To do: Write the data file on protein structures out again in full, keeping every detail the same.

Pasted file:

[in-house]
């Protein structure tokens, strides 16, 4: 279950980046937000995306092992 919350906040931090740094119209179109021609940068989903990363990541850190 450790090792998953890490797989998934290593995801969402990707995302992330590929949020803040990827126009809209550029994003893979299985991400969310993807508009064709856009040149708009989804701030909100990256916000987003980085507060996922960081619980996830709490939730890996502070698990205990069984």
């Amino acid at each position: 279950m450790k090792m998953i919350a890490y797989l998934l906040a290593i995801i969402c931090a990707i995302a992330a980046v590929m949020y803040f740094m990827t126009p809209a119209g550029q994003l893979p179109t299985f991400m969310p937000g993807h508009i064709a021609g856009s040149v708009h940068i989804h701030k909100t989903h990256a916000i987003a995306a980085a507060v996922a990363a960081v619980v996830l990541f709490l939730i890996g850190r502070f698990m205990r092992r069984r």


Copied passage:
[in-house]
């Protein structure tokens, strides 16, 4: 279950980046937000995306092992 919350906040931090740094119209179109021609940068989903990363990541850190 450790090792998953890490797989998934290593995801969402990707995302992330590929949020803040990827126009809209550029994003893979299985991400969310993807508009064709856009040149708009989804701030909100990256916000987003980085507060996922960081619980996830709490939730890996502070698990205990069984």
């Amino acid at each position: 279950m450790k090792m998953i919350a890490y797989l998934l906040a290593i995801i969402c931090a990707i995302a992330a980046v590929m949020y803040f740094m990827t126009p809209a119209g550029q994003l893979p179109t299985f991400m969310p937000g993807h508009i064709a021609g856009s040149v708009h940068i989804h701030k909100t989903h990256a916000i987003a995306a980085a507060v996922a990363a960081v619980v996830l990541f709490l939730i890996g850190r502070f698990m205990r092992r069984r």